Women’s inequality: achieving gender justice to tackle poverty

Oxfam considers that systematic discrimination against women and girls is both a cause and a result of the inequality that drives poverty. Moreover it can be exacerbated by other factors such as class, ethnicity, sexual orientation and age, as well as religious and other forms of fundamentalism.

Despite the wide recognition that women’s rights fulfilment is needed for the achievement of social justice, and the progress in securing the women’s rights during the last decades, women continue to have their rights violated.  Likewise, extreme inequality across the globe is having a tremendous impact on their lives.

Poverty has specific and aggravated impacts in women’s lives. Their unequal position in society means that they have less power, money, land, protection from violence and access to education, healthcare and political spaces.

According to recent data by UN WOMEN (The World’s Women 2015):

  • Around 50% of people living in poor households are women and girls. However, lone mothers and older women are more likely to be poor than men in similar situation.
  • While a record 143 countries guaranteed equality between men and women in their constitutions by 2014, another 52 had not taken this step
  • On average women in the labor market still earn 24% less than men globally and up to 75%of women’s jobs are informal or unprotected in developing countries
  • As of August 2015, only 22% of all national parliamentarians were female, a slow rise from 11.3% in 1995
  • Worldwide, 35%of women have experienced either physical and/or sexual intimate partner violence or non-partner sexual violence

Oxfam understands gender justice as the full equality and equity between women and men in all spheres of life, resulting in women jointly, and on an equal basis with men, defining and shaping the policies, structures and decisions that affect their lives and society as a whole.

This means that it is not only necessary to continue improving legislation and policy, but also to transform societies through sustained, widespread changes in attitudes and beliefs about gender power relations.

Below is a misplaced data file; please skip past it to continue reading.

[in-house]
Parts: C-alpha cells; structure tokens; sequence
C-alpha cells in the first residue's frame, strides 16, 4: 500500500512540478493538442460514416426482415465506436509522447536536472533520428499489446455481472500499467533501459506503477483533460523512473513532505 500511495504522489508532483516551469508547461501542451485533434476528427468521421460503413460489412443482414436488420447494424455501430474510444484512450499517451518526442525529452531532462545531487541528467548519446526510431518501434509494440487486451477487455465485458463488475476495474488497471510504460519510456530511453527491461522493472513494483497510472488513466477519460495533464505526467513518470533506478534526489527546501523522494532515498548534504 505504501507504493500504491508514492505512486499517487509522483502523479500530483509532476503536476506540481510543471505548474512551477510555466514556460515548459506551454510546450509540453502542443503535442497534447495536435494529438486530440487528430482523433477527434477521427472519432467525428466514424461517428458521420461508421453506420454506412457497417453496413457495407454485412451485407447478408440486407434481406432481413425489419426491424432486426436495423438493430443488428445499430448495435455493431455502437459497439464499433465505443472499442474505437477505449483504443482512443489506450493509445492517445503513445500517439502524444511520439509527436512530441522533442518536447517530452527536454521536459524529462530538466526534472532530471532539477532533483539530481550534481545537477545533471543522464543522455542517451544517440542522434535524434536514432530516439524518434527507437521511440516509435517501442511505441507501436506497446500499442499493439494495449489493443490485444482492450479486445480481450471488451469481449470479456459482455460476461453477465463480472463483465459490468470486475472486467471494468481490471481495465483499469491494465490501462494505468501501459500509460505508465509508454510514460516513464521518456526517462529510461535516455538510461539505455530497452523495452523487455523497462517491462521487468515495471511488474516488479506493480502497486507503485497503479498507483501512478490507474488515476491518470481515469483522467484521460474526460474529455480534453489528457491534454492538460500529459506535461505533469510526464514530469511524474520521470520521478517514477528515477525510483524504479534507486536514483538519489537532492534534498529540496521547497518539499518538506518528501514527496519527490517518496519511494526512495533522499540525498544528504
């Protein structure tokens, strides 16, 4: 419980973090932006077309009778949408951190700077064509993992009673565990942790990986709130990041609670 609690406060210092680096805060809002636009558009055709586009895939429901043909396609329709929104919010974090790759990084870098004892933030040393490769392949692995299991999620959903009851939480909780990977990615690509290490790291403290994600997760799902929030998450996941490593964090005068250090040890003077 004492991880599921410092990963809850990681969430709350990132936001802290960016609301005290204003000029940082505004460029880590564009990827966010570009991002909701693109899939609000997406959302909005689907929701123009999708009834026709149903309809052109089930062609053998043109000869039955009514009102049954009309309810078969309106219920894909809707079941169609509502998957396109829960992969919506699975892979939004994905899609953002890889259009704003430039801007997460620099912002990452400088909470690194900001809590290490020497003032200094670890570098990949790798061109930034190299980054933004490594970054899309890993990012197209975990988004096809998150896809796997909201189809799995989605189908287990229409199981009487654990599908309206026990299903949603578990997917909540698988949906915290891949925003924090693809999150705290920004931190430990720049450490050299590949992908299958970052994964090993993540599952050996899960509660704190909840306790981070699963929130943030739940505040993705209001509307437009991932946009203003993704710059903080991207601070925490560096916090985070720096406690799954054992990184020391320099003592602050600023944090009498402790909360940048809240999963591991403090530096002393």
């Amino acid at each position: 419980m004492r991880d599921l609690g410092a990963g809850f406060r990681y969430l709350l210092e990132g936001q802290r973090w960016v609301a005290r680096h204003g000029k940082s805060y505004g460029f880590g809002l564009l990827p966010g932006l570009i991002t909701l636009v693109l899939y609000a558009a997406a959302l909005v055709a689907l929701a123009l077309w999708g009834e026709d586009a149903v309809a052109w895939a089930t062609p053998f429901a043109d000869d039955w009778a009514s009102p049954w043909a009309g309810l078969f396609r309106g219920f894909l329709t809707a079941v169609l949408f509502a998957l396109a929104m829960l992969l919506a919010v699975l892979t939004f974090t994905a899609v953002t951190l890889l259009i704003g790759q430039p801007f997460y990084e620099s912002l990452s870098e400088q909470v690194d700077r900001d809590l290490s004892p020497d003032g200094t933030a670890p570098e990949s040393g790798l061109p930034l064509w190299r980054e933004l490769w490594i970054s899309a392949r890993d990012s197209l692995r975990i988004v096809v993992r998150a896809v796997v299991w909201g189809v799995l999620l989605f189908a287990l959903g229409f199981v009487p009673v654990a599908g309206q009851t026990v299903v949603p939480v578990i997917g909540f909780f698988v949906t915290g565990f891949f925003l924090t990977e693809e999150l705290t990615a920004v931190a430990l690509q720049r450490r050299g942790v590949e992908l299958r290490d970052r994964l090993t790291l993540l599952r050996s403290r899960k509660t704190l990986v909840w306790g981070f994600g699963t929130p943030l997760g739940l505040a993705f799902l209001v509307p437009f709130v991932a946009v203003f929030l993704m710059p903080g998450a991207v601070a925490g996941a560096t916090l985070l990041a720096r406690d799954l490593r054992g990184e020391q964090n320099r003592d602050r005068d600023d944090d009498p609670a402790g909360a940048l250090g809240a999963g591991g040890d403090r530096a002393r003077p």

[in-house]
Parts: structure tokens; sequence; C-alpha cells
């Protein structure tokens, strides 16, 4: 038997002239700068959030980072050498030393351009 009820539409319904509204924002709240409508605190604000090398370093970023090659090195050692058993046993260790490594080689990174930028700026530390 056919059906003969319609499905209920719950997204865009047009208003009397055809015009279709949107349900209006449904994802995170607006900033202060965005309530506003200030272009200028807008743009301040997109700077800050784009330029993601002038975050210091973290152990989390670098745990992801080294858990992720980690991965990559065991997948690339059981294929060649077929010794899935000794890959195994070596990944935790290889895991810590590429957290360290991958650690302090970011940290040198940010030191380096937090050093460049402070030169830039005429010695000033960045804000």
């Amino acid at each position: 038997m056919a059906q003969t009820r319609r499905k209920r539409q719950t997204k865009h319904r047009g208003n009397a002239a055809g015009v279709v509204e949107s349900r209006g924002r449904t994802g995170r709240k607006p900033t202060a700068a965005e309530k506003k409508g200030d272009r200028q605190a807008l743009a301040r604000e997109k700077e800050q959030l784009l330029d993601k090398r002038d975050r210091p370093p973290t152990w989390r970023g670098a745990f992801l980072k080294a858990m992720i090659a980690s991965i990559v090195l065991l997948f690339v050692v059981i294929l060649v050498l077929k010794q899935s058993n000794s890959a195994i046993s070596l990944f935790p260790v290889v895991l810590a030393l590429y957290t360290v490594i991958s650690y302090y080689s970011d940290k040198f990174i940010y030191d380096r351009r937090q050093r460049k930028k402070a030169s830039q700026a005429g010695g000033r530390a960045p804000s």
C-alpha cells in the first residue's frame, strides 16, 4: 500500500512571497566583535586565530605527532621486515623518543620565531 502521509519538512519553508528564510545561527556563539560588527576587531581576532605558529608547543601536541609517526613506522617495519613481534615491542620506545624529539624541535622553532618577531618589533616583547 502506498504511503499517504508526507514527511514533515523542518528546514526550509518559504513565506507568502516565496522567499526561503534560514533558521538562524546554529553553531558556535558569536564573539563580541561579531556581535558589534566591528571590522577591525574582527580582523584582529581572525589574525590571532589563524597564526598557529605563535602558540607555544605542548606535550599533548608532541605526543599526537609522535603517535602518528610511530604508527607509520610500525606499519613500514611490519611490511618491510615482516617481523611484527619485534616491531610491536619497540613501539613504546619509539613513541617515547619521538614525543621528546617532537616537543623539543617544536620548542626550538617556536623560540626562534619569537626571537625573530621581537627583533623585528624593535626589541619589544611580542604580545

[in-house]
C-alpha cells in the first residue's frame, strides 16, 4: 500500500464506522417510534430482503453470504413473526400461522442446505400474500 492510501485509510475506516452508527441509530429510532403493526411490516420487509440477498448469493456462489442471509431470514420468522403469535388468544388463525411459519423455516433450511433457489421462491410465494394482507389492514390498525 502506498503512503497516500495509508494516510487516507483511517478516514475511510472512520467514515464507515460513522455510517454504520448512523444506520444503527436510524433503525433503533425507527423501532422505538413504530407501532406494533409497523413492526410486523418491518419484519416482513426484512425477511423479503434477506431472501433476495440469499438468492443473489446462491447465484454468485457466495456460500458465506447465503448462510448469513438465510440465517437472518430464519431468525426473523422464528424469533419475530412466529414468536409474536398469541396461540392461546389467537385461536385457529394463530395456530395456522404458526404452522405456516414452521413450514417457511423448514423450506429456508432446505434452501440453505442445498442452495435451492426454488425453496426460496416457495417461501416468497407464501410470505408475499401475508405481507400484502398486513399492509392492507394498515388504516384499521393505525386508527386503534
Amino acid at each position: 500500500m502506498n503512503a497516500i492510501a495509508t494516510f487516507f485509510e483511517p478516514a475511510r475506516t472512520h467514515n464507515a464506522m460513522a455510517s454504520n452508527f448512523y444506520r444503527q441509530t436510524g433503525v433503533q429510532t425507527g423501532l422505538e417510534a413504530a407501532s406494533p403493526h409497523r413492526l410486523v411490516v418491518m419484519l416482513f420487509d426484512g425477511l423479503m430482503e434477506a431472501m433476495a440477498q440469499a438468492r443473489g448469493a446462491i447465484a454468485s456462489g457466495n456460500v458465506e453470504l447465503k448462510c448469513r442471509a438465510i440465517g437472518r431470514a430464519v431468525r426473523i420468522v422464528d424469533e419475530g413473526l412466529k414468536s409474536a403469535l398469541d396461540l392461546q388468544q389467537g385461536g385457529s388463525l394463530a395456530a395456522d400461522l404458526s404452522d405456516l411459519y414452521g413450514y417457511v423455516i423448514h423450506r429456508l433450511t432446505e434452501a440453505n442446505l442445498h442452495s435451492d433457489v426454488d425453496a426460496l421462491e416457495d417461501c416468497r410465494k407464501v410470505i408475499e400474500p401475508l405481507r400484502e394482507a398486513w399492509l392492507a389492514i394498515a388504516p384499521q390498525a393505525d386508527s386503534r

Oxfam envisions a safe and just world, where women and girls gain power over every aspect of their lives and live free from violence. Oxfam believes that poverty and powerlessness are avoidable, and can be eliminated by active citizens and accountable institutions. When women and girls are able to make their own choices and exercise their collective voice, and when institutions address their needs and interests, gender justice will be achieved.

For that reason it is important for women to be supported in developing their own visions and strategies for change, and in building the organizations and movements required to affirm that achieving women’s rights is a foundation for all development goals.

Our Strategic Plan (2013-2019) states that by 2019 we expect that more poor and marginalized women will:

  • Occupy key positions of power and influence in communities and organizations,
  • Have secured greater access to, ownership and control of productive resources, individually and collectively
  • Benefit from positive changes to attitudes and beliefs, enhanced standards, legislation and regulations to safeguard women’s rights, including the right to be heard and the right to live free from violence
  • Have improved access to essential services including those related to gender violence and sexual and reproductive rights that are delivered in ways that support the empowerment of women;
  • More women and men, civil society and private sector organizations and governments are actively engaged in advancing women’s leadership, women’s rights and eliminating violence against women.